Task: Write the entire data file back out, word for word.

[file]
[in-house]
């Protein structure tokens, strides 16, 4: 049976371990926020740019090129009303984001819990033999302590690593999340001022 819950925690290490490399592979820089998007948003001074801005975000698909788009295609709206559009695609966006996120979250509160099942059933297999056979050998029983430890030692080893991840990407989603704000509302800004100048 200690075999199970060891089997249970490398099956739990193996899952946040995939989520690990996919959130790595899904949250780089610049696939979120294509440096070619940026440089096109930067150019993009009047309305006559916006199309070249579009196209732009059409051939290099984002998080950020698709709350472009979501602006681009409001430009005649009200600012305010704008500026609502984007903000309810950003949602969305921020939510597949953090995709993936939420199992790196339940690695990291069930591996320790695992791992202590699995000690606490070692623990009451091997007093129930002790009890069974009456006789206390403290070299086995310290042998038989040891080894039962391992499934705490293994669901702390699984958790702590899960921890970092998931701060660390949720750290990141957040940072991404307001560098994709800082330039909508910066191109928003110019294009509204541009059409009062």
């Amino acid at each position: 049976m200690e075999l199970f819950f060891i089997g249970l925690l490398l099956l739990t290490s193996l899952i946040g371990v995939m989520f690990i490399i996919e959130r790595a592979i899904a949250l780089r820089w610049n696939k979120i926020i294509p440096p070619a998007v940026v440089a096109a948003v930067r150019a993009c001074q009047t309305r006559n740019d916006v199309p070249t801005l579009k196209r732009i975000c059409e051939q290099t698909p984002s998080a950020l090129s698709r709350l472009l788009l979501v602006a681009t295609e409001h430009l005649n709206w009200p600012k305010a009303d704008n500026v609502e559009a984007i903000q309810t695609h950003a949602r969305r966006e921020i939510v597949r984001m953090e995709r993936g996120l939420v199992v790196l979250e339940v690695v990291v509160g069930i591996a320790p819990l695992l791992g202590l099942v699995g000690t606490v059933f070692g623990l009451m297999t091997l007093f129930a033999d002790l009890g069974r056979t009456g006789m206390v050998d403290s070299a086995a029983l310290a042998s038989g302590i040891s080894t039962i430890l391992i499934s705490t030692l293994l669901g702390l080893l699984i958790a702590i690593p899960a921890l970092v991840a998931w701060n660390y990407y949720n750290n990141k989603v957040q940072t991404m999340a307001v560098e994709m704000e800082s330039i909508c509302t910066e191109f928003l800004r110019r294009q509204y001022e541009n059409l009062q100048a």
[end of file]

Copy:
[in-house]
């Protein structure tokens, strides 16, 4: 049976371990926020740019090129009303984001819990033999302590690593999340001022 819950925690290490490399592979820089998007948003001074801005975000698909788009295609709206559009695609966006996120979250509160099942059933297999056979050998029983430890030692080893991840990407989603704000509302800004100048 200690075999199970060891089997249970490398099956739990193996899952946040995939989520690990996919959130790595899904949250780089610049696939979120294509440096070619940026440089096109930067150019993009009047309305006559916006199309070249579009196209732009059409051939290099984002998080950020698709709350472009979501602006681009409001430009005649009200600012305010704008500026609502984007903000309810950003949602969305921020939510597949953090995709993936939420199992790196339940690695990291069930591996320790695992791992202590699995000690606490070692623990009451091997007093129930002790009890069974009456006789206390403290070299086995310290042998038989040891080894039962391992499934705490293994669901702390699984958790702590899960921890970092998931701060660390949720750290990141957040940072991404307001560098994709800082330039909508910066191109928003110019294009509204541009059409009062």
């Amino acid at each position: 049976m200690e075999l199970f819950f060891i089997g249970l925690l490398l099956l739990t290490s193996l899952i946040g371990v995939m989520f690990i490399i996919e959130r790595a592979i899904a949250l780089r820089w610049n696939k979120i926020i294509p440096p070619a998007v940026v440089a096109a948003v930067r150019a993009c001074q009047t309305r006559n740019d916006v199309p070249t801005l579009k196209r732009i975000c059409e051939q290099t698909p984002s998080a950020l090129s698709r709350l472009l788009l979501v602006a681009t295609e409001h430009l005649n709206w009200p600012k305010a009303d704008n500026v609502e559009a984007i903000q309810t695609h950003a949602r969305r966006e921020i939510v597949r984001m953090e995709r993936g996120l939420v199992v790196l979250e339940v690695v990291v509160g069930i591996a320790p819990l695992l791992g202590l099942v699995g000690t606490v059933f070692g623990l009451m297999t091997l007093f129930a033999d002790l009890g069974r056979t009456g006789m206390v050998d403290s070299a086995a029983l310290a042998s038989g302590i040891s080894t039962i430890l391992i499934s705490t030692l293994l669901g702390l080893l699984i958790a702590i690593p899960a921890l970092v991840a998931w701060n660390y990407y949720n750290n990141k989603v957040q940072t991404m999340a307001v560098e994709m704000e800082s330039i909508c509302t910066e191109f928003l800004r110019r294009q509204y001022e541009n059409l009062q100048a």